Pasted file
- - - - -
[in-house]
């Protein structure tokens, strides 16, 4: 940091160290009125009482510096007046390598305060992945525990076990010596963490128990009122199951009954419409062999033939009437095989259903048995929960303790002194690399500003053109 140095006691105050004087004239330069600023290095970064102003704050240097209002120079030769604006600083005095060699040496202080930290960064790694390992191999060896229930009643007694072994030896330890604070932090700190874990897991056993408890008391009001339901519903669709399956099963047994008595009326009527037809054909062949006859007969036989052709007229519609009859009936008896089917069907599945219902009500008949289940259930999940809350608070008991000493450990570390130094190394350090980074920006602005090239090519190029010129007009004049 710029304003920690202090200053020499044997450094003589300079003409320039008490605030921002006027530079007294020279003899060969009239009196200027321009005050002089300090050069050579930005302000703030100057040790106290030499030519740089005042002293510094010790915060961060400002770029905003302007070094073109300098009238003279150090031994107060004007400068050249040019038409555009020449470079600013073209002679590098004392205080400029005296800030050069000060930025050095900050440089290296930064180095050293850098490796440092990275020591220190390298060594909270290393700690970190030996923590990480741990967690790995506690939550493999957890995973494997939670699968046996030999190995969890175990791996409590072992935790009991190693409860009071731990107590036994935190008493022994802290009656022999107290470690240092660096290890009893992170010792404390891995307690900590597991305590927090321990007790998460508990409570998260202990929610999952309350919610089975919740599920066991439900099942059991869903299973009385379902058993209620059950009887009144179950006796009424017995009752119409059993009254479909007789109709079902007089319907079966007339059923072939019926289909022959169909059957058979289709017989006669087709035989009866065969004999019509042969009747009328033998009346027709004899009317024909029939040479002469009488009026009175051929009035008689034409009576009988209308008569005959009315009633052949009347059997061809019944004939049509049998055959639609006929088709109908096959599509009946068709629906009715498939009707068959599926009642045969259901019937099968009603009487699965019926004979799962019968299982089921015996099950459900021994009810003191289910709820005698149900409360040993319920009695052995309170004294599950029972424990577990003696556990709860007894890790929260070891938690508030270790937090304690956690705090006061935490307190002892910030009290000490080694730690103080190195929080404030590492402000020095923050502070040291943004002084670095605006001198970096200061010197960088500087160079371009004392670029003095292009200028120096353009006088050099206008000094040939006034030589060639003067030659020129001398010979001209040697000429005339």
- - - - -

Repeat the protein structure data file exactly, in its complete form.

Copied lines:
[in-house]
């Protein structure tokens, strides 16, 4: 940091160290009125009482510096007046390598305060992945525990076990010596963490128990009122199951009954419409062999033939009437095989259903048995929960303790002194690399500003053109 140095006691105050004087004239330069600023290095970064102003704050240097209002120079030769604006600083005095060699040496202080930290960064790694390992191999060896229930009643007694072994030896330890604070932090700190874990897991056993408890008391009001339901519903669709399956099963047994008595009326009527037809054909062949006859007969036989052709007229519609009859009936008896089917069907599945219902009500008949289940259930999940809350608070008991000493450990570390130094190394350090980074920006602005090239090519190029010129007009004049 710029304003920690202090200053020499044997450094003589300079003409320039008490605030921002006027530079007294020279003899060969009239009196200027321009005050002089300090050069050579930005302000703030100057040790106290030499030519740089005042002293510094010790915060961060400002770029905003302007070094073109300098009238003279150090031994107060004007400068050249040019038409555009020449470079600013073209002679590098004392205080400029005296800030050069000060930025050095900050440089290296930064180095050293850098490796440092990275020591220190390298060594909270290393700690970190030996923590990480741990967690790995506690939550493999957890995973494997939670699968046996030999190995969890175990791996409590072992935790009991190693409860009071731990107590036994935190008493022994802290009656022999107290470690240092660096290890009893992170010792404390891995307690900590597991305590927090321990007790998460508990409570998260202990929610999952309350919610089975919740599920066991439900099942059991869903299973009385379902058993209620059950009887009144179950006796009424017995009752119409059993009254479909007789109709079902007089319907079966007339059923072939019926289909022959169909059957058979289709017989006669087709035989009866065969004999019509042969009747009328033998009346027709004899009317024909029939040479002469009488009026009175051929009035008689034409009576009988209308008569005959009315009633052949009347059997061809019944004939049509049998055959639609006929088709109908096959599509009946068709629906009715498939009707068959599926009642045969259901019937099968009603009487699965019926004979799962019968299982089921015996099950459900021994009810003191289910709820005698149900409360040993319920009695052995309170004294599950029972424990577990003696556990709860007894890790929260070891938690508030270790937090304690956690705090006061935490307190002892910030009290000490080694730690103080190195929080404030590492402000020095923050502070040291943004002084670095605006001198970096200061010197960088500087160079371009004392670029003095292009200028120096353009006088050099206008000094040939006034030589060639003067030659020129001398010979001209040697000429005339």